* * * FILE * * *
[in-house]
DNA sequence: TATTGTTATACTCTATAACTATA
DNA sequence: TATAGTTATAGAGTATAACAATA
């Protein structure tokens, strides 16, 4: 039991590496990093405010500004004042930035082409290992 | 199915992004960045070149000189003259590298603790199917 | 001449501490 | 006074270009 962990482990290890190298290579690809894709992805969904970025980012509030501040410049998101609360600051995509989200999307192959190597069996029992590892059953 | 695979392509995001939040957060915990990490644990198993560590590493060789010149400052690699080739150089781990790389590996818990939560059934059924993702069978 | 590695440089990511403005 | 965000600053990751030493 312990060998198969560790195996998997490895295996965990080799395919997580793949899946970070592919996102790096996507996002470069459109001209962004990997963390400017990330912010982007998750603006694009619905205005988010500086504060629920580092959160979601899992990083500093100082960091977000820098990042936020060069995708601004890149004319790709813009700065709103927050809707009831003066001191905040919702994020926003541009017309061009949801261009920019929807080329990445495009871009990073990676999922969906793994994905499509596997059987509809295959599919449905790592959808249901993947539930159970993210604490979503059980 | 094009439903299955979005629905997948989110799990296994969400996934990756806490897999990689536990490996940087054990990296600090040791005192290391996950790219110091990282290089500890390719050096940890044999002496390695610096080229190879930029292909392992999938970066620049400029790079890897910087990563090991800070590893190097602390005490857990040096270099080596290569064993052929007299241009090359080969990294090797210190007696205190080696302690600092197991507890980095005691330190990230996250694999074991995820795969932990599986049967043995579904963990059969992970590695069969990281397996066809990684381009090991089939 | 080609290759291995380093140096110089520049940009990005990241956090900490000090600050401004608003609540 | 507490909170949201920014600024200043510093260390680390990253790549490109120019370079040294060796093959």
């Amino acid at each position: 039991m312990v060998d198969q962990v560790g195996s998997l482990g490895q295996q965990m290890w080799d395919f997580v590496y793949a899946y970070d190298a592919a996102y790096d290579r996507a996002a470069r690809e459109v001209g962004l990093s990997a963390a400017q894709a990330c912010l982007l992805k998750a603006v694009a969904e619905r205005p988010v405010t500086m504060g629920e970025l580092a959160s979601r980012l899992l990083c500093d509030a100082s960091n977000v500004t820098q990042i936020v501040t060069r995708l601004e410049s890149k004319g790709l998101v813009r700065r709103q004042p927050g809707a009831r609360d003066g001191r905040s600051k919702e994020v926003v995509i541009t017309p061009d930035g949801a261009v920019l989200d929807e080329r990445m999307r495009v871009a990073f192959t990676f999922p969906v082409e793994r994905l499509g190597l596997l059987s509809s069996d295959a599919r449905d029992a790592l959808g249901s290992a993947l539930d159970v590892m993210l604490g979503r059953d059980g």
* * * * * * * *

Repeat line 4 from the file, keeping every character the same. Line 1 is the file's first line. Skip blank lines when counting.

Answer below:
């Protein structure tokens, strides 16, 4: 039991590496990093405010500004004042930035082409290992 | 199915992004960045070149000189003259590298603790199917 | 001449501490 | 006074270009 962990482990290890190298290579690809894709992805969904970025980012509030501040410049998101609360600051995509989200999307192959190597069996029992590892059953 | 695979392509995001939040957060915990990490644990198993560590590493060789010149400052690699080739150089781990790389590996818990939560059934059924993702069978 | 590695440089990511403005 | 965000600053990751030493 312990060998198969560790195996998997490895295996965990080799395919997580793949899946970070592919996102790096996507996002470069459109001209962004990997963390400017990330912010982007998750603006694009619905205005988010500086504060629920580092959160979601899992990083500093100082960091977000820098990042936020060069995708601004890149004319790709813009700065709103927050809707009831003066001191905040919702994020926003541009017309061009949801261009920019929807080329990445495009871009990073990676999922969906793994994905499509596997059987509809295959599919449905790592959808249901993947539930159970993210604490979503059980 | 094009439903299955979005629905997948989110799990296994969400996934990756806490897999990689536990490996940087054990990296600090040791005192290391996950790219110091990282290089500890390719050096940890044999002496390695610096080229190879930029292909392992999938970066620049400029790079890897910087990563090991800070590893190097602390005490857990040096270099080596290569064993052929007299241009090359080969990294090797210190007696205190080696302690600092197991507890980095005691330190990230996250694999074991995820795969932990599986049967043995579904963990059969992970590695069969990281397996066809990684381009090991089939 | 080609290759291995380093140096110089520049940009990005990241956090900490000090600050401004608003609540 | 507490909170949201920014600024200043510093260390680390990253790549490109120019370079040294060796093959």